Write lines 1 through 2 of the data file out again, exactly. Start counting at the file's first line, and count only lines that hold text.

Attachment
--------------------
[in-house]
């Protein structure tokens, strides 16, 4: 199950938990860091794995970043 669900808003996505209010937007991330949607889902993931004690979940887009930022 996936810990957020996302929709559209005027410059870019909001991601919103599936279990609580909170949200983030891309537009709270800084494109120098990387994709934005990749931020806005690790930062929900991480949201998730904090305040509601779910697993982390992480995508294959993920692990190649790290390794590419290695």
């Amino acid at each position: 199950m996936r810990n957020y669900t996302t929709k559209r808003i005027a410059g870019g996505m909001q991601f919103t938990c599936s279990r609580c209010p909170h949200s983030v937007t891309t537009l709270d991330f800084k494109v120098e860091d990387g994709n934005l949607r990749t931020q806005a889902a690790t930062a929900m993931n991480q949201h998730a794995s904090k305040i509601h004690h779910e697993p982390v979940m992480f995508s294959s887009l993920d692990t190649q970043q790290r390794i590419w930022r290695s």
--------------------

[in-house]
């Protein structure tokens, strides 16, 4: 199950938990860091794995970043 669900808003996505209010937007991330949607889902993931004690979940887009930022 996936810990957020996302929709559209005027410059870019909001991601919103599936279990609580909170949200983030891309537009709270800084494109120098990387994709934005990749931020806005690790930062929900991480949201998730904090305040509601779910697993982390992480995508294959993920692990190649790290390794590419290695």